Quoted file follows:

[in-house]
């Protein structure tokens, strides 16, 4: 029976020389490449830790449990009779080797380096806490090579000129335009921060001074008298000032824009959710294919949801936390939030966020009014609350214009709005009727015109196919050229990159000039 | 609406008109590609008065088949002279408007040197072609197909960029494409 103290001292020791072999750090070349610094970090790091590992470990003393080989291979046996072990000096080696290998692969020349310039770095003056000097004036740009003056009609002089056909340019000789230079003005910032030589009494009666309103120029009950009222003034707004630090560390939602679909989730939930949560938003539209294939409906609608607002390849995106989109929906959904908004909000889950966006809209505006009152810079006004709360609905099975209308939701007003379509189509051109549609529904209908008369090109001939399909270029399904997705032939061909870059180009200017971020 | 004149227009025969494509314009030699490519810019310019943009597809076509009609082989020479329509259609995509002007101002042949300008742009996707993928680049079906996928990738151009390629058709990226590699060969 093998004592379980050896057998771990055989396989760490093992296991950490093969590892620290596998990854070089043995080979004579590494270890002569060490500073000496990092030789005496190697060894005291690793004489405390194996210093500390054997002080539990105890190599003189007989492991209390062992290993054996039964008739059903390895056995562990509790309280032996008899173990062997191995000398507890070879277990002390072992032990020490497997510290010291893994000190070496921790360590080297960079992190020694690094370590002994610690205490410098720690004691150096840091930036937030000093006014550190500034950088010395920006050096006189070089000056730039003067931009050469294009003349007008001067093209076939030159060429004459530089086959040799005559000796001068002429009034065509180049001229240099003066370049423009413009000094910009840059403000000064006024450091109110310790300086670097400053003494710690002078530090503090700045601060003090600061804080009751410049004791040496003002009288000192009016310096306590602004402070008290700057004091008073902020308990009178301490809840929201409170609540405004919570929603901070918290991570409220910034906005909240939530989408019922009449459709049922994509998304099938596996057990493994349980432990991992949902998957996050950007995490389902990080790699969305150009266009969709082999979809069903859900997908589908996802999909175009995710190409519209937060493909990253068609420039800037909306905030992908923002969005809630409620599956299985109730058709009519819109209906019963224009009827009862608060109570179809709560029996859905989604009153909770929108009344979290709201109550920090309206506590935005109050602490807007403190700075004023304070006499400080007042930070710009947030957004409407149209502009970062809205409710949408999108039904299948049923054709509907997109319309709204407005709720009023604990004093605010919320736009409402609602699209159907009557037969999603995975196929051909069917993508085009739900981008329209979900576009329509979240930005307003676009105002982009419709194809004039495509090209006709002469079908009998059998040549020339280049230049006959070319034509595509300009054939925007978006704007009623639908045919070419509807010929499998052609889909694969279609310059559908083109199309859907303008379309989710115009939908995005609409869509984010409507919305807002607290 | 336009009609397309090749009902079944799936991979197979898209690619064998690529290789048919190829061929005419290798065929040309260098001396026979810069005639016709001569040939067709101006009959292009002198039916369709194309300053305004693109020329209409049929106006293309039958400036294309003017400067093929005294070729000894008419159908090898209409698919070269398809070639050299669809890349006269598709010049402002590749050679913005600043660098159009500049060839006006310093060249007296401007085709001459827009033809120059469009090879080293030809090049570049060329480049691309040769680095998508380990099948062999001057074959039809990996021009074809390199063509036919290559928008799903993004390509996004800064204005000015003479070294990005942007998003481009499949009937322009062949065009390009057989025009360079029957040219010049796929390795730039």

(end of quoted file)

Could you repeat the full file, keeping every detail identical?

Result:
[in-house]
């Protein structure tokens, strides 16, 4: 029976020389490449830790449990009779080797380096806490090579000129335009921060001074008298000032824009959710294919949801936390939030966020009014609350214009709005009727015109196919050229990159000039 | 609406008109590609008065088949002279408007040197072609197909960029494409 103290001292020791072999750090070349610094970090790091590992470990003393080989291979046996072990000096080696290998692969020349310039770095003056000097004036740009003056009609002089056909340019000789230079003005910032030589009494009666309103120029009950009222003034707004630090560390939602679909989730939930949560938003539209294939409906609608607002390849995106989109929906959904908004909000889950966006809209505006009152810079006004709360609905099975209308939701007003379509189509051109549609529904209908008369090109001939399909270029399904997705032939061909870059180009200017971020 | 004149227009025969494509314009030699490519810019310019943009597809076509009609082989020479329509259609995509002007101002042949300008742009996707993928680049079906996928990738151009390629058709990226590699060969 093998004592379980050896057998771990055989396989760490093992296991950490093969590892620290596998990854070089043995080979004579590494270890002569060490500073000496990092030789005496190697060894005291690793004489405390194996210093500390054997002080539990105890190599003189007989492991209390062992290993054996039964008739059903390895056995562990509790309280032996008899173990062997191995000398507890070879277990002390072992032990020490497997510290010291893994000190070496921790360590080297960079992190020694690094370590002994610690205490410098720690004691150096840091930036937030000093006014550190500034950088010395920006050096006189070089000056730039003067931009050469294009003349007008001067093209076939030159060429004459530089086959040799005559000796001068002429009034065509180049001229240099003066370049423009413009000094910009840059403000000064006024450091109110310790300086670097400053003494710690002078530090503090700045601060003090600061804080009751410049004791040496003002009288000192009016310096306590602004402070008290700057004091008073902020308990009178301490809840929201409170609540405004919570929603901070918290991570409220910034906005909240939530989408019922009449459709049922994509998304099938596996057990493994349980432990991992949902998957996050950007995490389902990080790699969305150009266009969709082999979809069903859900997908589908996802999909175009995710190409519209937060493909990253068609420039800037909306905030992908923002969005809630409620599956299985109730058709009519819109209906019963224009009827009862608060109570179809709560029996859905989604009153909770929108009344979290709201109550920090309206506590935005109050602490807007403190700075004023304070006499400080007042930070710009947030957004409407149209502009970062809205409710949408999108039904299948049923054709509907997109319309709204407005709720009023604990004093605010919320736009409402609602699209159907009557037969999603995975196929051909069917993508085009739900981008329209979900576009329509979240930005307003676009105002982009419709194809004039495509090209006709002469079908009998059998040549020339280049230049006959070319034509595509300009054939925007978006704007009623639908045919070419509807010929499998052609889909694969279609310059559908083109199309859907303008379309989710115009939908995005609409869509984010409507919305807002607290 | 336009009609397309090749009902079944799936991979197979898209690619064998690529290789048919190829061929005419290798065929040309260098001396026979810069005639016709001569040939067709101006009959292009002198039916369709194309300053305004693109020329209409049929106006293309039958400036294309003017400067093929005294070729000894008419159908090898209409698919070269398809070639050299669809890349006269598709010049402002590749050679913005600043660098159009500049060839006006310093060249007296401007085709001459827009033809120059469009090879080293030809090049570049060329480049691309040769680095998508380990099948062999001057074959039809990996021009074809390199063509036919290559928008799903993004390509996004800064204005000015003479070294990005942007998003481009499949009937322009062949065009390009057989025009360079029957040219010049796929390795730039």